Imphal, Assam, Tripura... distant places for us, but for Praveen, Shelton and Colin, these are areas they can plot on the map faster than you can locate your toothbrush. Their alacrity and speed is amazing. Observing a bunch of Class 4 students unleash their stock of geography trivia in a school for ‘poor’ kids — underprivileged is the politically correct term — was a lesson in enthusiasm and humility. To begin with, I figured that only the rich ‘feel’ the poor-rich divide. The kids in that school didn’t let any such distinction come in the way of their learning in any way.
When I started telling the kids about eclectic words like ‘aquiline’, Praveen cut me off — that’s of no use, I was crisply told. I appeased him by revealing Vedic Maths tricks which he lapped up all too soon. Their resolve to extract the best they can from the education on offer borders on the calculating, if not ruthless. I chided myself for thinking they weren’t as lucky as those in the ‘regular’ shift. Their knowledge, their books, and their conduct were as good, maybe even better, than ours had been at their age.
The kids were hardworking, bold and smart. When I saw the attendance register, I realised that here was diversity of religion and state of origin at its best. Bihar, Haryana, UP, from the East, and South India even. I talked to them about their homes far away. When the kids discovered Tamilian Raju amidst them, they didn’t begin to behave differently. Rather, they all wanted to impress him with how much they knew about his state — that it was right next to the Bay of Bengal, that the capital was Madras, that his mother tongue was Tamil — and Raju excitedly nodded, acknowledging their enthusiasm and trivia.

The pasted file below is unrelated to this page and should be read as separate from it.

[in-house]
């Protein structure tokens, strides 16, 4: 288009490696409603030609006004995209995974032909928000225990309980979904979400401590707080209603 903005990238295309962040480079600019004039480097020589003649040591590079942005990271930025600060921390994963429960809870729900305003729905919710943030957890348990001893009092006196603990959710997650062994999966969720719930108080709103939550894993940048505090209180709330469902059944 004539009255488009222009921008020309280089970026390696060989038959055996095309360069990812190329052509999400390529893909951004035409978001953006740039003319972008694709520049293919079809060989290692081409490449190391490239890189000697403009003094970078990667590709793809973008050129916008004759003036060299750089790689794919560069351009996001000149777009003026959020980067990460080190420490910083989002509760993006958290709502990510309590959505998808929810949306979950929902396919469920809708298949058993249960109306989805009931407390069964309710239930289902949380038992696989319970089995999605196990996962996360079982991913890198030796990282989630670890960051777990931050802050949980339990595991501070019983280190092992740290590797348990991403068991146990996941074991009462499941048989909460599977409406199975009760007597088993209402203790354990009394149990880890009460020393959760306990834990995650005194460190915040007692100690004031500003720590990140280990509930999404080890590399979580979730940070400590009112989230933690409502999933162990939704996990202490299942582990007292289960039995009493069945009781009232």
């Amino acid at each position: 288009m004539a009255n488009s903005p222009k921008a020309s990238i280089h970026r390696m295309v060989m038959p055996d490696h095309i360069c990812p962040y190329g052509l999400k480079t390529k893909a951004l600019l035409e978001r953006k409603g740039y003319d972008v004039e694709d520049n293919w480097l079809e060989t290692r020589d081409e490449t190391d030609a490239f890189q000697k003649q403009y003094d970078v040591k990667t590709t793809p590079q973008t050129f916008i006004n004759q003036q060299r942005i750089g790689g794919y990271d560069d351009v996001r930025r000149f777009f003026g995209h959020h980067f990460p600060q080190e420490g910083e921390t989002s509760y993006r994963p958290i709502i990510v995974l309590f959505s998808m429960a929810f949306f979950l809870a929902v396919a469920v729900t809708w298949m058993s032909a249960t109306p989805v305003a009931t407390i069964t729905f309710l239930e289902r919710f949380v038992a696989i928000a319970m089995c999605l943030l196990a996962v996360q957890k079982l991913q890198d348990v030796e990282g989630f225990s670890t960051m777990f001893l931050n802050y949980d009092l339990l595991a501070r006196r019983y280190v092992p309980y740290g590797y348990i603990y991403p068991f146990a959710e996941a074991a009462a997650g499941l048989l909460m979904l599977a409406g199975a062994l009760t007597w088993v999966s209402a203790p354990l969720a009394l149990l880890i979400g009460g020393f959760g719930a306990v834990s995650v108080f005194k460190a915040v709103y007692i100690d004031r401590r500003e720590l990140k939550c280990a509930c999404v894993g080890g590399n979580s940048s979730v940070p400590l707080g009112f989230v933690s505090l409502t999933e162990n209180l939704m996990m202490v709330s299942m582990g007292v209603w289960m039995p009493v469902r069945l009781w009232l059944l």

By enjoying each other’s differences, the kids only reinforced their secularism. Surely, this is the best part of their education? The interaction will hold them in good stead when they have to decide between their communities and their friends, when caught up in communal wars, as seem inevitable nowadays.
At school, they were rich in every sense of the word. Rich with knowledge, brimming with courtesy, smartly attired in their uniforms. The difference wasn’t between rich and poor kids — the distinction was between spoilt and humble kids. But I believe we can take a leaf out of their neat brown paper covered books. We must be humble, we must at least know what hunger is, we must stay foolish. And, never stop learning.
(Lavanya Jose is a Class XII student)